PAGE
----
Modeling ASR Ambiguity for Dialogue State Tracking Using Word Confusion Networks

02/03/2020 ∙ by Vaishali Pal, et al. ∙ 0

Spoken dialogue systems typically use a list of top-N ASR hypotheses for inferring the semantic meaning and tracking the state of the dialogue. However ASR graphs, such as confusion networks (confnets), provide a compact representation of a richer hypothesis space than a top-N ASR list. In this paper, we study the benefits of using confusion networks with a state-of-the-art neural dialogue state tracker (DST). We encode the 2-dimensional confnet into a 1-dimensional sequence of embeddings using an attentional confusion network encoder which can be used with any DST system. Our confnet encoder is plugged into the state-of-the-art 'Global-locally Self-Attentive Dialogue State Tacker' (GLAD) model for DST and obtains significant improvements in both accuracy and inference time compared to using top-N ASR hypotheses.

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1 Introduction

Spoken task-oriented dialogue systems guide the user to complete a certain task through speech interaction. While such speech systems generally include an explicit automatic speech recognition (ASR) system (ASR-based pipelines), they now tend to be replaced by end-to-end architectures where the systems take speech as input and directly produces a decision from it. Examples include end-to-end approaches for spoken language understanding (SLU) proposed recently [9, 1, 4]. However, those end-to-end models currently lead to equivalent but no better performance compared to pipeline approaches based on ASR (see for instance [9, 1]). Besides, in some specific use cases, it may be preferable to deploy modular systems (instead of a monolithic one) for which only one component (ASR, SLU, dialog state tracker) can be modified at a time.

This article is positioned in this latter context and studies how to take better account of ASR ambiguity in a voice-based dialog state tracking system. Most recent work on spoken dialogue systems uses the top-N ASR hypotheses to track the dialogue state and infer user needs. However, ASR lattices provide a richer hypothesis space than the one represented by the top-N hypothesis list. More precisely, we revisit the use of word confusion networks (simply denoted as confnets) [5], derived from ASR lattices, as a compact and efficient representation of an ASR output. Encoding such graphical representations with existing state-of-the-art dialogue systems enables recent dialogue state trackers (DST) to incorporate speech-based user input in addition to textual inputs, thus increasing the scope of such systems. We introduce a neural confusion network encoder (see Figure 1) which can be used as a plug-in to any dialogue state tracker and achieves better results than using a list of top-N ASR hypotheses.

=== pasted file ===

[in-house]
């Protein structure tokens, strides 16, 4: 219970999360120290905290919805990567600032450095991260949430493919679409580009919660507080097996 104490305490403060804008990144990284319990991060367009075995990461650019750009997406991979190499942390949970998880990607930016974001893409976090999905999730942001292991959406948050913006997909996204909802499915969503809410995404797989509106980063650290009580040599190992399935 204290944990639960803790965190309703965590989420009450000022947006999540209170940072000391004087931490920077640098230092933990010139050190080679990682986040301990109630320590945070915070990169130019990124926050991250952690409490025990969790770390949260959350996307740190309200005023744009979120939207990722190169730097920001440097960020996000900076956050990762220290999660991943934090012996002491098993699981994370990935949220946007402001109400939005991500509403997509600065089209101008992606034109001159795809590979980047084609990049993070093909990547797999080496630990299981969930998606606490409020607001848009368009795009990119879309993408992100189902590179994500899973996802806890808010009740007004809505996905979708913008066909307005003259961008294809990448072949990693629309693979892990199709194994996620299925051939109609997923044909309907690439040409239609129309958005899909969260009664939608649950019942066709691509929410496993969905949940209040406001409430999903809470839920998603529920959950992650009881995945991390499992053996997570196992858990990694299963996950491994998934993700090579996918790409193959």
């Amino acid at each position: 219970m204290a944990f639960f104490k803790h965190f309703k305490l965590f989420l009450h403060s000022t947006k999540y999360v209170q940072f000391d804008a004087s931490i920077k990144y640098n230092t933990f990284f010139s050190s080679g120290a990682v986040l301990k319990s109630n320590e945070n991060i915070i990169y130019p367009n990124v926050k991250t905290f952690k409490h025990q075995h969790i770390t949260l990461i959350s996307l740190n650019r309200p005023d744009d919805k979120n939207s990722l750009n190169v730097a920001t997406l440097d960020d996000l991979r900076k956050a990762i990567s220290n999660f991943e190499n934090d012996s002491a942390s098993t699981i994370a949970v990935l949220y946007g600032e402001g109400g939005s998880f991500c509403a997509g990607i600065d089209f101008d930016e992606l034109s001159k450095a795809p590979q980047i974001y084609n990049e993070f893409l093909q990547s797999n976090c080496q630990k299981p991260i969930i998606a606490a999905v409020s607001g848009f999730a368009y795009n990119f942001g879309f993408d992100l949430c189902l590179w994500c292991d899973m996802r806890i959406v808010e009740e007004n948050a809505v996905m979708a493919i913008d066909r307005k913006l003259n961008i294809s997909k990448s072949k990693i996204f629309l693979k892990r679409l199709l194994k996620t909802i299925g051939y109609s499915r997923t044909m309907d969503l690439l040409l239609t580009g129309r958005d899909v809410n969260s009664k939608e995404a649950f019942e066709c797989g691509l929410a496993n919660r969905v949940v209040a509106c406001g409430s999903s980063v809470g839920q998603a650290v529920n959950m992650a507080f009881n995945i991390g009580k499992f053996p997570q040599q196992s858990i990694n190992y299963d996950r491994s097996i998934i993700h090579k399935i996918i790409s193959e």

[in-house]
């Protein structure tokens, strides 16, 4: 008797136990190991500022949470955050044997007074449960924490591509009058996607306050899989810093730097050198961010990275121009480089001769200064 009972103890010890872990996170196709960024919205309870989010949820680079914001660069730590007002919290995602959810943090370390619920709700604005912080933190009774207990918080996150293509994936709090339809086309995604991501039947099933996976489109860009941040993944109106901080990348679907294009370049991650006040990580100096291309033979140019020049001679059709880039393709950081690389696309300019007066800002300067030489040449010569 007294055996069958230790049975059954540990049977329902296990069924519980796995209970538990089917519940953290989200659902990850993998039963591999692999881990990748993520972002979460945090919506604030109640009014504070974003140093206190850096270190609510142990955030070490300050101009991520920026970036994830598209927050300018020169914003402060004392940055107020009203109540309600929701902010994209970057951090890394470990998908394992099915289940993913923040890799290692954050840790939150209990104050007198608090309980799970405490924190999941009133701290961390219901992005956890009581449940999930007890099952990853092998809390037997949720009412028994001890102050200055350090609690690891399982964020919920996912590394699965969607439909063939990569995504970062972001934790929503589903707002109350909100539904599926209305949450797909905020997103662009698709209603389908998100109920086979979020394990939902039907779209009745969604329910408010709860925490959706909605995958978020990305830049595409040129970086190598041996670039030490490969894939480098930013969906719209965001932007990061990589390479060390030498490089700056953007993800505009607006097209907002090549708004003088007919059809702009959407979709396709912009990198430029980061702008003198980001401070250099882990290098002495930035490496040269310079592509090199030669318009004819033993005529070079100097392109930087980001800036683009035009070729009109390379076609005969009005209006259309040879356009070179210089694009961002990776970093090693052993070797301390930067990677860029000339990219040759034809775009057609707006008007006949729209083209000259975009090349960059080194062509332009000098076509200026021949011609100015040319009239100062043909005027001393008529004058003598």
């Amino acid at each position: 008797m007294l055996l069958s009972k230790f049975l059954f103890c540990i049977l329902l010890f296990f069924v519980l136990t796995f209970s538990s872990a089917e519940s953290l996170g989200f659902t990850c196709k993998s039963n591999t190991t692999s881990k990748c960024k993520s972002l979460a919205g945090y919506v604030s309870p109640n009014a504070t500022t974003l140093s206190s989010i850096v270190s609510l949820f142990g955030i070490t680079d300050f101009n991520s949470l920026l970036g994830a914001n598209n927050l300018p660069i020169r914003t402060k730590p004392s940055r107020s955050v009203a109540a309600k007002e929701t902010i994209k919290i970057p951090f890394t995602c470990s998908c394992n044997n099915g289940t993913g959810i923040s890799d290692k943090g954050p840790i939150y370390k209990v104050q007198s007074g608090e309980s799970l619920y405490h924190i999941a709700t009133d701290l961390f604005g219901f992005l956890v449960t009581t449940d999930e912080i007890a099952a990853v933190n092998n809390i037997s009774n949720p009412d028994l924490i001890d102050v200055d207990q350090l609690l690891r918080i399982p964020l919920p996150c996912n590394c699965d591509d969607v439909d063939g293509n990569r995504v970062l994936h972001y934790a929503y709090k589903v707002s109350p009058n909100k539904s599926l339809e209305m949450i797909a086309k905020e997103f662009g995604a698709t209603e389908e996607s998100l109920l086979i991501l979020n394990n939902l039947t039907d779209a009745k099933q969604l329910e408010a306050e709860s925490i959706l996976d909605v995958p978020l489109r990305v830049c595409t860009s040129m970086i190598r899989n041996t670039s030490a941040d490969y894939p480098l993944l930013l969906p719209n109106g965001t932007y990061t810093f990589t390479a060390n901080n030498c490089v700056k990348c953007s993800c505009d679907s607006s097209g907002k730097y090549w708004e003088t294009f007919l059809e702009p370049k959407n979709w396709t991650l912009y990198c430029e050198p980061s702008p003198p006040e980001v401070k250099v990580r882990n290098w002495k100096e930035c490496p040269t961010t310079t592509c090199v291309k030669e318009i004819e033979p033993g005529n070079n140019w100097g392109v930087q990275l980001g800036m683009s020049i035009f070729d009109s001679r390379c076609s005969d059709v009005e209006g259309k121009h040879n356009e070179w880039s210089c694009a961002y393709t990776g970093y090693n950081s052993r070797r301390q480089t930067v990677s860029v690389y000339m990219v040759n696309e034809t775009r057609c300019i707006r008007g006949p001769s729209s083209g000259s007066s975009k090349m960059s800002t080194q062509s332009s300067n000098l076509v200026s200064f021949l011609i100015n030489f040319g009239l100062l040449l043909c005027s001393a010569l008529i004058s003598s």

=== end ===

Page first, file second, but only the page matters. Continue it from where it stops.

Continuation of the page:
Our research contributions are the following:

  • we introduce a system which encodes the confusion network into a representation that can be used with any state-of-the-art dialogue state tracker as a plug-in component,

  • we propose two methods to incorporate ASR confusion network but also true transcripts while training the DST system,

  • we demonstrate that using a richer hypothesis space in the form of a confusion network leads to better performance / computation trade-off compared to using a list of top-N ASR hypotheses.

Figure 1: Word Confusion Network Encoder

2 Related Work

Dialog state tracking. Recent work on dialogue state trackers [10, 8, 7] infer the state of the dialogue from conversational history and current user utterance. These systems assume a text-based user utterance and accumulate the user goal across multiple user turns in the dialogue. [10] generalizes on rare slot-value pairs by using global modules which share parameters and local modules to learn slot specific feature representations. [8]

proposes a universal state tracker which generates a fixed-length representation for each slot from the dialogue history and compares the distance between the representation and value vectors to make a prediction.

Using ASR graphs with neural models. Word lattices from ASR were used by [3] for intent classification in SLU with RNNs. Inspired from [3], [2] proposed to use word confusion networks for DST. However, there are several differences with what we propose in our paper: (1) they only use average pooling to aggregate the hidden GRU states corresponding to the alternative word hypotheses whereas we introduce the use of attention to pool different alternative words (see illustration on figure 6), (2) our word confusion network encoder can be plugged into any neural architecture for dialogue state tracking, as it basically amounts to have a first layer that transforms a 2D-data structure (confnets) into a 1D-sequence of embeddings, while [2] keeps the 2D-data structure in the hidden layers and, consequently, is limited to simple RNNs such as GRU and (bi-)LSTM, and (3) they experiment with a simpler RNN-based dialog state tracker while we plug our confnet encoder into the state-of-the-art ’Global-locally Self-Attentive Dialogue State Tacker’ (GLAD) model of [10]. Finally, our confnet encoder is most similar to the one of [6] but they used ASR confnets for classification of user intent, question-type and named entities while we apply our encoder to a dialogue state tracking task.